Automating code review

In Mews, we are big fans of code review. Not only because it prevents bugs, but also it serves as a natural place for information sharing. For newcomers, it's the easiest way how to quickly get a picture of what's currently being worked on and how other developers solve their issues. We encourage people to ask if they don't understand something. Because even such questions are feedback for the author: "The code is not clear, I don't understand what it does."

At the moment, we use two level code review process. First review is done by a peer within team and if they approve the pull request, it goes to second level to someone more senior. By the way we use Github boards for management of all pull requests and it works pretty well. Both authors and reviewers are assignees of the pull requests, so a single developer has a clear overview of their workload if they filter the board by themselves as assignee.

However the more time someone spends doing code review, the more time they find themselves in a situation, that they're commenting a similar issue over and over again. And we're not talking about code style, for that we already use Stylecop and other rule sets. We're talking about subtle issues, that might be OK in a generic project, but that cause problems in the system you're currently working on or in the environment where your system is deployed.

We want the reviewers to focus on the important stuff while not losing their concentration by pointing out something, that they have already pointed out 50 times in the past. So, as programmers, we decided to solve it by writing a program that would do the code review for us. 👨‍💻 On backend where we use .NET, we take advantage of custom code analyzers and when we encounter an anti-pattern that appears regularly in pull requests, we write an analyzer for it. If the analyzer encounters the pattern, it triggers compile time error.

That may sound a bit complex to do, but in essence, analyzer is just a function that performs pattern matching on a syntax tree. And the rest is handled by the surrounding framework. It takes an hour or so to create a new analyzer, which is a big win considering that it can detect bugs in your existing codebase and prevent them from happening in the future. You don't have to start with anything sophisticated. In our case, we started implementing analyzers that ban functions from .NET framework that have unintended consequences. Implementing such analyzers is trivial, consider the following two examples.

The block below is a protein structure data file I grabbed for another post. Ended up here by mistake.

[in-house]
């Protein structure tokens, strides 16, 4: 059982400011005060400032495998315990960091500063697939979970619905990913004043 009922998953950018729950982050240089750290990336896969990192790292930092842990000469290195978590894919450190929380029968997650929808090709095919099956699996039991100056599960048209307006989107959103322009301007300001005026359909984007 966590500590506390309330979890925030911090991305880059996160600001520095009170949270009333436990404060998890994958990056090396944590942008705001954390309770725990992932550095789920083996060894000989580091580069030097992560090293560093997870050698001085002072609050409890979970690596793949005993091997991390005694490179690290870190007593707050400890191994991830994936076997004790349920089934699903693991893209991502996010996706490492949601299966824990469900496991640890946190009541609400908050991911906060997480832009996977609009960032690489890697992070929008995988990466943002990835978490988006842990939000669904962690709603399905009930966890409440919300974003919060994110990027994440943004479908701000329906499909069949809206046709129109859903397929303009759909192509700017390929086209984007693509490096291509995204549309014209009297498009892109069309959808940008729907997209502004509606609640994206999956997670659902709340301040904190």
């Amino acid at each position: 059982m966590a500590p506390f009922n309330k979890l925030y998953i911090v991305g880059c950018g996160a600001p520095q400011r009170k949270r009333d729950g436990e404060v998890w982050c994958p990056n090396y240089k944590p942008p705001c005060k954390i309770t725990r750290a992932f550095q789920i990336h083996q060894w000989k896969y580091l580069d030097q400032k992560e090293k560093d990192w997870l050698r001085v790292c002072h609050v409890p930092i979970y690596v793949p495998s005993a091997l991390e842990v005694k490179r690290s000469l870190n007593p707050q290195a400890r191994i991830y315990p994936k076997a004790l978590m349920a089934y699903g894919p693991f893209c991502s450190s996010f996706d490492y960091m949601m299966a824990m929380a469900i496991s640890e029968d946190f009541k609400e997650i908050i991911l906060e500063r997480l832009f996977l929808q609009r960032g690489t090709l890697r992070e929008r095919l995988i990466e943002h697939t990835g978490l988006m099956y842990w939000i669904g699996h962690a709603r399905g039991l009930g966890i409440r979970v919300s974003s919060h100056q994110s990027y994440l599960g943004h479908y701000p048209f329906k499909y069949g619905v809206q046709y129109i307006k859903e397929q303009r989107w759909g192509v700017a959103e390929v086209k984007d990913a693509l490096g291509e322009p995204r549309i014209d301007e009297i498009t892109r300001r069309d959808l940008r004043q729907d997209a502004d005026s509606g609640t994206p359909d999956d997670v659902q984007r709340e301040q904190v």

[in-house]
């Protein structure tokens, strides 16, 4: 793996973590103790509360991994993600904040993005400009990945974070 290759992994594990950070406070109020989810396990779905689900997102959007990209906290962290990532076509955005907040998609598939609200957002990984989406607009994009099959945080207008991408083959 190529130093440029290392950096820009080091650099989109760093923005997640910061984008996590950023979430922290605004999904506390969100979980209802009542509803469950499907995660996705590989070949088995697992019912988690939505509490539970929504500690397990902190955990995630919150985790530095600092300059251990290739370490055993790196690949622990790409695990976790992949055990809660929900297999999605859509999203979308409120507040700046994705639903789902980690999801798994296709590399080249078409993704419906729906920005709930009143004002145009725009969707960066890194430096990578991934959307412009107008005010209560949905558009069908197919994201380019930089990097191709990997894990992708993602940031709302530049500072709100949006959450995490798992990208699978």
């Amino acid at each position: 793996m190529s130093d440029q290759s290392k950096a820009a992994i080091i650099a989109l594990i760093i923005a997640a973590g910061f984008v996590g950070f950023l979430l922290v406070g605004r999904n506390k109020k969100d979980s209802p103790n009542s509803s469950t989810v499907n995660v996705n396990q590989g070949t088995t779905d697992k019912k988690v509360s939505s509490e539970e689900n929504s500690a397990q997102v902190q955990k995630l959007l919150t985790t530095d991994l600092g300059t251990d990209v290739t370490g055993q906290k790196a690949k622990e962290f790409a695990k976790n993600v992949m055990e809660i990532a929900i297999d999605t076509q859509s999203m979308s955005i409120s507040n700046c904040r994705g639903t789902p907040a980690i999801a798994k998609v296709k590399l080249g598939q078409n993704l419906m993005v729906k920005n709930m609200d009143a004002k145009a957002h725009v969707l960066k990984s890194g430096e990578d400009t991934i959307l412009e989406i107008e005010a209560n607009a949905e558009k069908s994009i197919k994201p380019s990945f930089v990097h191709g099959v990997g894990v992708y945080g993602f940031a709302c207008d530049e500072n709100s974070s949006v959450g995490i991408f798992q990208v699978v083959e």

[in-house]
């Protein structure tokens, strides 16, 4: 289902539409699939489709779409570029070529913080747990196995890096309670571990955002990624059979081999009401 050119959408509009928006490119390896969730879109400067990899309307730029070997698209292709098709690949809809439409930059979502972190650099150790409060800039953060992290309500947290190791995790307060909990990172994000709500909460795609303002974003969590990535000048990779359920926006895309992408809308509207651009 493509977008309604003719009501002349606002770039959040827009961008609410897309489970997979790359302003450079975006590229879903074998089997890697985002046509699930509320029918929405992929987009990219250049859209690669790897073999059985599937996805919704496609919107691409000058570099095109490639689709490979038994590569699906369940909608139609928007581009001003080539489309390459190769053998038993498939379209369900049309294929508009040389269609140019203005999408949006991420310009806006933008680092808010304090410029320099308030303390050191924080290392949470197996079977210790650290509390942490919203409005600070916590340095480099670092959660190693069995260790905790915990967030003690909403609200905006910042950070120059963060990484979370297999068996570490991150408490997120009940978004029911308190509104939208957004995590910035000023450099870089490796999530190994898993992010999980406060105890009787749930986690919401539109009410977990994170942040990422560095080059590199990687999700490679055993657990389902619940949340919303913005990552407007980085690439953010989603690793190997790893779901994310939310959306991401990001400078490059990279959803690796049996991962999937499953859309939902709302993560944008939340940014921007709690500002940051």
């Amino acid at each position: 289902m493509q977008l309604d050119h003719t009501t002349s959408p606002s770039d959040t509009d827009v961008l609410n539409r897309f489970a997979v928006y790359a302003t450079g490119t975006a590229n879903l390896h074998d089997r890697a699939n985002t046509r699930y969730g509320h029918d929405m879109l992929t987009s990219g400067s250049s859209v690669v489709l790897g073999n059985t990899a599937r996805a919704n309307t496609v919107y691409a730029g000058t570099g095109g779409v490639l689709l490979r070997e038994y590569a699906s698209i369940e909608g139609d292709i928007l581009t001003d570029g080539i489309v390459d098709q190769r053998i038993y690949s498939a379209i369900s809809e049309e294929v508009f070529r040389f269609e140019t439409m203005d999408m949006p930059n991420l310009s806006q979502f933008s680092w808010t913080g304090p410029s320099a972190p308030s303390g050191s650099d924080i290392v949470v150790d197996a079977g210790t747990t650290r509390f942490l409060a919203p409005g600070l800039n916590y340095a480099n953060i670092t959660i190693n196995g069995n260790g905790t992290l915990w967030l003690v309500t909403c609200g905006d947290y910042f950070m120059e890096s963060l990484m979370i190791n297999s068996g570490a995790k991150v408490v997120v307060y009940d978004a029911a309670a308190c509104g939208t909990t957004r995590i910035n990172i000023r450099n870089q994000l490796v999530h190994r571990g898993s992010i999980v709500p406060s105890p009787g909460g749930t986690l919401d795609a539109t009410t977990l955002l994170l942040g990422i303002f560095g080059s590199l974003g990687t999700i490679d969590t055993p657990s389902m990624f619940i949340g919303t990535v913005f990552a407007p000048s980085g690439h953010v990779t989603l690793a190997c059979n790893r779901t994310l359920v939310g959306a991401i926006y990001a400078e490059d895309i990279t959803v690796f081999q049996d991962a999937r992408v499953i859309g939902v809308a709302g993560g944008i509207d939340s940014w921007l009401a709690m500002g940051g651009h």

Banning DateTime.Now

Our system is running in cloud in multiple geographical regions which means that return value of DateTime.Now depends on the timezone of the region where it physically runs. Using Now brings non-determinism which we want to avoid, so whenever it is used, our analyzer triggers compile time error. And the developer has to use DateTime.UtcNow and convert it explicitly to particular timezone.

Banning OrderBy(string)

Mews is used by hotels all over the world and even such basic thing as ordering of letters in alphabet depends on culture. E.g. in Czech culture, CH is a letter that should come after H, where in English, CH represents two letters and should be sorted with C. Therefore using e.g. OrderBy(c => c.Name) is an anti-pattern because it does not explicitly take culture into account. It implicitly uses culture of the current thread, but that's a shared global variable which we neither like 😄. The analyzer forces the developer to always specify culture-dependent comparer when ordering by strings.

Conclusion

We are also fans of functional programming which means that we use lot of strong typing and try to turn runtime errors into compile time errors. So in general, we ban lot of type-unsafe stuff that is available in the .NET libraries or even in C# language. On the other hand, we use analyzers for much more basic checks, e.g. to ensure some consistency in comments or in code-style (on top of Stylecop).

Last but not least, not all people are used to getting a lot of feedback and critique of their code. Newcomers are sometimes surprised how thorough we are and we can sense that they're not really comfortable with getting many comments from their peers. That of course improves over time with us, but we understand that it can be a bit discouraging in the beginning. However if the feedback is given by compiler at time of writing the code, it suddenly feels much more objective and acceptable to developers. It doesn't feel like someone is just picking on them because they are new. And also it keeps the reviewers happy because they do not have to be machines for catching the same problems every day.

Learn more about how we do things in Mews on our Github and Twitter.